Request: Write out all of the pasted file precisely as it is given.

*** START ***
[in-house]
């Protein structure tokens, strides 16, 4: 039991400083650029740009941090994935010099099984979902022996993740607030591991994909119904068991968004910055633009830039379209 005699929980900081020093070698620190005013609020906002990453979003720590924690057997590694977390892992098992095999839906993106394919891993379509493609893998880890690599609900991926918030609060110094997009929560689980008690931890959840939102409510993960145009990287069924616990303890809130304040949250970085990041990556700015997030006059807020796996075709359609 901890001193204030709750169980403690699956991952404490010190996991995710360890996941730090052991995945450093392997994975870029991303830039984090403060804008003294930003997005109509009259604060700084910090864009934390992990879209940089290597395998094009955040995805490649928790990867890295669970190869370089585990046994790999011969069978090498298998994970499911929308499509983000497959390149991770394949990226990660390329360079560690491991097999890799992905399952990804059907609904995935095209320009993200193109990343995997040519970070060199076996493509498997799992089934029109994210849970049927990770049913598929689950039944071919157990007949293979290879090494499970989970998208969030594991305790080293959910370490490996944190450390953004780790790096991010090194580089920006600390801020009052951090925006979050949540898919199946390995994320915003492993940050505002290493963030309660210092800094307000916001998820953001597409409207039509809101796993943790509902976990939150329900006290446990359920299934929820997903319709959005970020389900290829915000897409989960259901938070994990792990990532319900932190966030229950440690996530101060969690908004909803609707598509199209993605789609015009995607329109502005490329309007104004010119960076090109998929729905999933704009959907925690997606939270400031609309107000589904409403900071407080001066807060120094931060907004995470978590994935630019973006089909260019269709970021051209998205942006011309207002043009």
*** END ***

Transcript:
[in-house]
């Protein structure tokens, strides 16, 4: 039991400083650029740009941090994935010099099984979902022996993740607030591991994909119904068991968004910055633009830039379209 005699929980900081020093070698620190005013609020906002990453979003720590924690057997590694977390892992098992095999839906993106394919891993379509493609893998880890690599609900991926918030609060110094997009929560689980008690931890959840939102409510993960145009990287069924616990303890809130304040949250970085990041990556700015997030006059807020796996075709359609 901890001193204030709750169980403690699956991952404490010190996991995710360890996941730090052991995945450093392997994975870029991303830039984090403060804008003294930003997005109509009259604060700084910090864009934390992990879209940089290597395998094009955040995805490649928790990867890295669970190869370089585990046994790999011969069978090498298998994970499911929308499509983000497959390149991770394949990226990660390329360079560690491991097999890799992905399952990804059907609904995935095209320009993200193109990343995997040519970070060199076996493509498997799992089934029109994210849970049927990770049913598929689950039944071919157990007949293979290879090494499970989970998208969030594991305790080293959910370490490996944190450390953004780790790096991010090194580089920006600390801020009052951090925006979050949540898919199946390995994320915003492993940050505002290493963030309660210092800094307000916001998820953001597409409207039509809101796993943790509902976990939150329900006290446990359920299934929820997903319709959005970020389900290829915000897409989960259901938070994990792990990532319900932190966030229950440690996530101060969690908004909803609707598509199209993605789609015009995607329109502005490329309007104004010119960076090109998929729905999933704009959907925690997606939270400031609309107000589904409403900071407080001066807060120094931060907004995470978590994935630019973006089909260019269709970021051209998205942006011309207002043009």